wonderfully made: Kitchen remodel recap 1

Wednesday, February 12, 2014

Kitchen remodel recap 1

I posted about our kitchen remodel here and I feel like it's about time I recap the event for anyone who is interested! 

Mark and I did this totally DIY with the help of his dad. The whole process (demo, prep, and install) took about 2 weeks. We didn't take any extra days off and just worked at night and on the weekends. Our house was a mess, but we are really happy with the results and how quickly we were able to get it done!

Before we started anything, I researched butcher block counters, tile, and sinks to get an idea of what our budget needed to be. 

I looked at a few different butcher block counter vendors including Ikea and Lumber Liquidators as well as more speciality shops in California and elsewhere. While many people seem to love Ikea butcher blocks, we didn't want to go with them because they only sell their counters in 6' lengths, and our longest counter was almost 12', which would require a seam in the middle. No-go. We turned to Lumber Liquidators and were pleased because they had multiple choices of counters and a good price point. Plus, they were able to honor my design discount so we ended up getting two 12'x25"x1.5"D counters for $714 including shipping. It took about 7 days for them to arrive and then Mark and his dad picked them up at the Mesquite store. 

Next up was tile. We wanted to keep this a low budget project as well as easy and pretty mainstream because one day we will want to sell our house and we want our kitchen to appeal to many tastes. From the beginning we were sold on subway tiles, which are about the cheapest tile you can get. They are 3"x6" and we got the Daltile arctic white color at $0.22 per tile. They are $1.84/sq ft and $18.40 for a box (which covers 10 sq ft). We bought them by the box and we bought 6 boxes, so it ended up costing us $110.40. However, we didn't use all 6 boxes and were able to return most of the last box, which they let you do!

Last was a sink. We wanted to go undermount with the butcher block countertops. While we would have loved a farmhouse sink, we didn't want to spend over $1000 to get a quality one. At first, Mark really wanted a double basin sink because he thought we could wash dishes in one side and have them dry or use the other side for something else. I, on the other hand, saw the value in a single basin large sink because the dishes that we do wash in the sink are typically too big to fit in the dishwasher, so the sink needed to be pretty big in order to handle them. Plus, we had a large and deep single basin sink at our apartment and we loved it. So, we agreed on the single basin sink and found a good one on Amazon for about $100. We had a leftover gift card from our wedding so we cut the cost in half and only paid $50 out of pocket.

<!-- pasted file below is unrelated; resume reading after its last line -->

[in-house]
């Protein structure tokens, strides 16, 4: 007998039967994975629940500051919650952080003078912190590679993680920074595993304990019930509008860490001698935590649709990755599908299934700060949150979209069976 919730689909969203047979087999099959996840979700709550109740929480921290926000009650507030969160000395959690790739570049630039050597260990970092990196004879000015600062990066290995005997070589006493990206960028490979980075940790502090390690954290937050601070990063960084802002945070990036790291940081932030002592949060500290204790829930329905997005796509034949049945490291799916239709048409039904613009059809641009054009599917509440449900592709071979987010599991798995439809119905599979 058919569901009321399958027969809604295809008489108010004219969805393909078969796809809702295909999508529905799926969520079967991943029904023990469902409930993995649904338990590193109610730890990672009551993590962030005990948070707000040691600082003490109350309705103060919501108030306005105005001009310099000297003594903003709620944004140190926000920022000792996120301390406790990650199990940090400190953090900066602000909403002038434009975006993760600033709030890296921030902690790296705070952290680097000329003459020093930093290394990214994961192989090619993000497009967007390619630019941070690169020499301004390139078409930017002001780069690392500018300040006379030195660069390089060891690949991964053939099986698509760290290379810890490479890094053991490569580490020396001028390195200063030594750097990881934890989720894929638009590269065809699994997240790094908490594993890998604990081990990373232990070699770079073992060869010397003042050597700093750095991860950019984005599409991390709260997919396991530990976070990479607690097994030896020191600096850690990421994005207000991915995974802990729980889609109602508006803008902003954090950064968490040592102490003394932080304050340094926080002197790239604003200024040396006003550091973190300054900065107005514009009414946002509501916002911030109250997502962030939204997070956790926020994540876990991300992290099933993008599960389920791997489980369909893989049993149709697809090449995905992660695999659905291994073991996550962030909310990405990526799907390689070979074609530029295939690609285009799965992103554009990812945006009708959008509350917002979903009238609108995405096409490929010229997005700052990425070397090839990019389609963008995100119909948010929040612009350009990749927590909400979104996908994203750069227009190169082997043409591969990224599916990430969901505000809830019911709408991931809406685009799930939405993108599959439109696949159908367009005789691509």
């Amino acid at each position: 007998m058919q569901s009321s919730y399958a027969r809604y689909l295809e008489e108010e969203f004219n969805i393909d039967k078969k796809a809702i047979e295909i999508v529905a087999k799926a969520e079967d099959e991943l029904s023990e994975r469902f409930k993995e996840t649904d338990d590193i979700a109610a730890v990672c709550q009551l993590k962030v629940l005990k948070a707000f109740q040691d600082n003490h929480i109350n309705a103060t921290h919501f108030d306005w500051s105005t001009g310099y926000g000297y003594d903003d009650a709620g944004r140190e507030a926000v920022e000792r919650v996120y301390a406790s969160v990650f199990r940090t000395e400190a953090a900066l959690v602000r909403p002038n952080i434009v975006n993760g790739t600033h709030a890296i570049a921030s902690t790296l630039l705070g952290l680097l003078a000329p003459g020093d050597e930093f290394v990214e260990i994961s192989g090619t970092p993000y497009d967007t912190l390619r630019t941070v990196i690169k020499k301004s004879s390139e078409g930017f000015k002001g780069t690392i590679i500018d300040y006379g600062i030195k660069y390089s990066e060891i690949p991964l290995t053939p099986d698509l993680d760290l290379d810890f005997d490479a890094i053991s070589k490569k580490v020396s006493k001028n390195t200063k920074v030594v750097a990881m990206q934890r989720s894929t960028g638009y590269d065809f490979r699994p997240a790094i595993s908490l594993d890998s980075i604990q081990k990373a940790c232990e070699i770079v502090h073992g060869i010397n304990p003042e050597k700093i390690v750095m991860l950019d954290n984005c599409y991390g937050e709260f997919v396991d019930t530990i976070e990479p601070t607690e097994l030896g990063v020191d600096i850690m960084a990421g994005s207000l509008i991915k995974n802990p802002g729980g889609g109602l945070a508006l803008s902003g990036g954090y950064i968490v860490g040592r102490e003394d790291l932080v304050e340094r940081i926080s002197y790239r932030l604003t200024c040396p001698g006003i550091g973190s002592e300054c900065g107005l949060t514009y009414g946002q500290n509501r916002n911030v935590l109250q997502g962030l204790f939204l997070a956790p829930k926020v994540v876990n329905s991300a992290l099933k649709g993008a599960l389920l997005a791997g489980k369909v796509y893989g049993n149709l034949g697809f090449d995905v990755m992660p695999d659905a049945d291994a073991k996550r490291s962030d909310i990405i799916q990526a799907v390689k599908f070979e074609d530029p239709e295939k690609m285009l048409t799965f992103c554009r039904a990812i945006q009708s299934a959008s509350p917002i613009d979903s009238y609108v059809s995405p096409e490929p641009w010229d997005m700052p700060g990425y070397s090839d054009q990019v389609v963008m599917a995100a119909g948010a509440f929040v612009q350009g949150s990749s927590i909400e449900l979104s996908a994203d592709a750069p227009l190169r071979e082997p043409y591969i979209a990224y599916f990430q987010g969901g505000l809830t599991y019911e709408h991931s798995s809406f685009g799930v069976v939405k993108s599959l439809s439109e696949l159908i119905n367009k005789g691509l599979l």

All of those items got here right on time and we started demo the weekend before Thanksgiving. 

First, we pulled the trim piece off of our horrible tile counters to see what we were working with. As suspected, they were made of plywood, backerboard, thinset, and tile. 

Knowing how we needed to remove the counters, we then got to work on the backsplash. It took us all about 3-4 hours to carefully chip the large tiles off of the drywall. (Nope, no backerboard here.)

The counter tiles came off really easy, so that wasn't so bad!

Mark broke out the protective eyewear after a few chunks went flying.

While the boys did that, I got to work on my beautiful new counters. Here they are still in the box, with my stain samples on top. I bought the two stains on the left first, but didn't like either, so I went back to Home Depot and grabbed more. We knew we would be cutting this end of the counter off for the shortest side of the kitchen, so I put my swatches here. I took a vote on Instagram, but we chose to go with the top stain, called Honey.

The guys were done with demo, so they lugged in the VERY heavy counters to measure.

Since they were so heavy and because they wanted a tight fit, they measured and cut right there in the kitchen. Talk about sawdust! We found out that our counters were made of one of the hardest woods out there and we had to rent some heavy duty saws from Home Depot to make these important cuts.

They positioned each cut to end at the wall, just in case it wasn't perfect. 

I really liked the natural look of the counters too! We had so many options as fair as stain and finish, but we both wanted something pretty dark but still natural, which is why we chose the stain that we did. 

That's part one of our remodel. If you are planning to do something similar or just want to ask questions, feel free to comment or email and I'd be happy to share!

Next up: staining those bad boys!


  1. Wow, what a project! I bet it'll look amazing when you're done :)

    1. Thanks girl! We actually finished it up last year and I blogged about it in December. This post was just about the details! ;)


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